|Publication number||US7882204 B2|
|Application number||US 11/559,367|
|Publication date||Feb 1, 2011|
|Filing date||Nov 13, 2006|
|Priority date||Nov 13, 2006|
|Also published as||US20080114833|
|Publication number||11559367, 559367, US 7882204 B2, US 7882204B2, US-B2-7882204, US7882204 B2, US7882204B2|
|Original Assignee||Red Hat, Inc.|
|Export Citation||BiBTeX, EndNote, RefMan|
|Patent Citations (4), Classifications (16), Legal Events (2)|
|External Links: USPTO, USPTO Assignment, Espacenet|
The present invention relates generally to electronic mail systems and methods.
Today, electronic mail (email) is considered a critical application for any enterprise. Unfortunately, configuring and managing an email server is difficult. For example, setting up an email server typically requires obtaining a connection to the Internet and obtaining a static IP address. In addition, an enterprise probably must purchase a domain name, e.g., mycompany.com. This can take anywhere from a few hours to a few days depending on the top-level domain. Once the domain name has been obtained, the enterprise must then configure the domain's Domain Name System (DNS) mail exchanger (MX) records to point to the email server's static IP address.
Very likely, an enterprise must also configure their firewall to allow several types of connections, and to forward those connections to the server. Furthermore, an enterprise must ensure that their Internet service provider (ISP) allows DNS MX lookups and outgoing simple mail transport protocol (SMTP) connections, or configure the server to use the ISP's mail relay server.
An enterprise may also obtain a digital certificate, e.g., a SSL/X.509 certificate, for their domain and install it on their mail server so that users can securely check their email. Most enterprises obtain services of a backup mail server and update the domain's MX records with the backup server's details. This is so that if the enterprise's main email server is offline, mail does not get lost, but instead gets delivered to the backup server.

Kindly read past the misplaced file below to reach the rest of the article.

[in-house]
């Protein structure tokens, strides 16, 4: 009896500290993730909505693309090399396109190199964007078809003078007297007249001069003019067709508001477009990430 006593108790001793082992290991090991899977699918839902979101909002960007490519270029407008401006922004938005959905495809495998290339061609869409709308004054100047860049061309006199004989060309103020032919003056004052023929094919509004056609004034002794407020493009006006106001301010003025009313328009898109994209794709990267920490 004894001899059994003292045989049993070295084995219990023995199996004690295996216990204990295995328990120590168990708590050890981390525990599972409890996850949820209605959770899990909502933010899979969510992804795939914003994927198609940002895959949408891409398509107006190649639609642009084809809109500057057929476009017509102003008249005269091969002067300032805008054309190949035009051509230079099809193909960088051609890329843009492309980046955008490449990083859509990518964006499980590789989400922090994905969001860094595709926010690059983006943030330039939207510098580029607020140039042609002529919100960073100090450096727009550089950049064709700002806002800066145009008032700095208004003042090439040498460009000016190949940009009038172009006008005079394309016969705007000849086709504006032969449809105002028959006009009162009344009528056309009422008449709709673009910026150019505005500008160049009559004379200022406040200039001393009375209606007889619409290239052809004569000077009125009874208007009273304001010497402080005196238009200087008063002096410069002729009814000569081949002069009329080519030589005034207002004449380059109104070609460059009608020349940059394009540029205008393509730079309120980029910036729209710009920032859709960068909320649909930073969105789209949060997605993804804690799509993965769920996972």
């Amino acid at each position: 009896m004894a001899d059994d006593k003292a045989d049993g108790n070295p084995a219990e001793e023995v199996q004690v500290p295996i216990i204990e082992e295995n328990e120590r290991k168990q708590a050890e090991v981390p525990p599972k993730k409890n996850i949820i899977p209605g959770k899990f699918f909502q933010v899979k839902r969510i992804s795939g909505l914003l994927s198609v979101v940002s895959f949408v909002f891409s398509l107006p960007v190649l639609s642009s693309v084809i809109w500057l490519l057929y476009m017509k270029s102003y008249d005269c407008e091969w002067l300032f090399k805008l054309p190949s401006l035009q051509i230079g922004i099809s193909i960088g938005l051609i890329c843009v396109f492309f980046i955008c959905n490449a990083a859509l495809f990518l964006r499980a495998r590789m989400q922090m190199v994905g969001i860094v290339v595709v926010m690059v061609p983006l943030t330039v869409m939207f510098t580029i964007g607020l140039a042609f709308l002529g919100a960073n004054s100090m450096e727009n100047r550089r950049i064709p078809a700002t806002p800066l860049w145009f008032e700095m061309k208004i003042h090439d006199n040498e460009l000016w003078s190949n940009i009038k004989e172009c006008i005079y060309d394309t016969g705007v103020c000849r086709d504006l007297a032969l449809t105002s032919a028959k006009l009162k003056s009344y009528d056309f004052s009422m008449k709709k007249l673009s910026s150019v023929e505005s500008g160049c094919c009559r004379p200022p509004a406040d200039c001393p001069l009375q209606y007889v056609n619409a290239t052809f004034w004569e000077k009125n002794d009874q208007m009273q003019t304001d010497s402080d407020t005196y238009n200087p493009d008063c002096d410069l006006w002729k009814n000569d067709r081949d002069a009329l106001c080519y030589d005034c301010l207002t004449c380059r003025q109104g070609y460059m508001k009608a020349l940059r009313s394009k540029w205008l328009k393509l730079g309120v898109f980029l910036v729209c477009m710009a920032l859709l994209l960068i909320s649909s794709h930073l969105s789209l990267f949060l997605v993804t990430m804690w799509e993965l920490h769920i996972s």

Unfortunately, this is a lot of complicated work that is likely beyond many enterprises. When managing a mail server, mistakes are common and can be difficult to diagnose. Many enterprises, such as small and medium businesses, lack the staff and resources to manage and troubleshoot their own mail server.
Some enterprises utilize a hosted solution in which they delegate of their email and mail servers to another party. However, hosted solutions have several limitations. Hosted solutions typically limit the control that an enterprise can have over their email and mail servers. This is because most hosted solutions utilize servers that are shared across multiple enterprises, and thus, no single enterprise can have total control of the email server in a typical hosted solution. Hosted solutions often limit (or charge increased costs) for higher amounts of storage space or for certain volumes of email. Mail servers can consume large amounts of storage or support large volumes of traffic. In these situations, hosted solutions can become quite expensive. Security is also another concern with hosted solutions. When using a hosted solution, an enterprise must often agree to the security policies of the hosting organization. Thus, there are many instances where a third party may be given access to sensitive email data of an enterprise.
It would therefore be desirable to provide a solution that allows an enterprise, an office, a small business, etc. to have control over their mail server, yet assists with the configuration and management of the mail server. In addition, it would be desirable to allow users to immediately begin using their mail server without any difficult configuration.
The accompanying drawings, which are incorporated in and constitute a part of this specification, illustrate embodiments of the invention and together with the description, serve to explain the principles of the invention. In the figures:
In order to provide electronic mail that is easy to automatically setup, embodiments of the invention may provide a mail server appliance that is designed to operate with a support service. Each mail server appliance is pre-configured to use the support service as part of an integrated product. The mail server appliance is configured for ease of installation and maintenance and comprises the hardware bundled with the software applications pre-installed. The mail server appliance is also coupled to the support service and may begin operations almost immediately. The support service serves as the primary relay point for sending/receiving mail for the mail server appliance and provides various supporting features. First, it provides pre-installation services for the mail server appliance. For example, the support service provides a test environment and sub-domain for the mail server appliance. Second, the support service provides flexible operations support. For example, the support service allows the mail server appliance to have a dynamically assigned IP address. Third, the support service provides continuous availability and backup services for the mail server appliance. For example, the support service may provide one or more backup mail servers that assume operations of the mail server appliance when needed.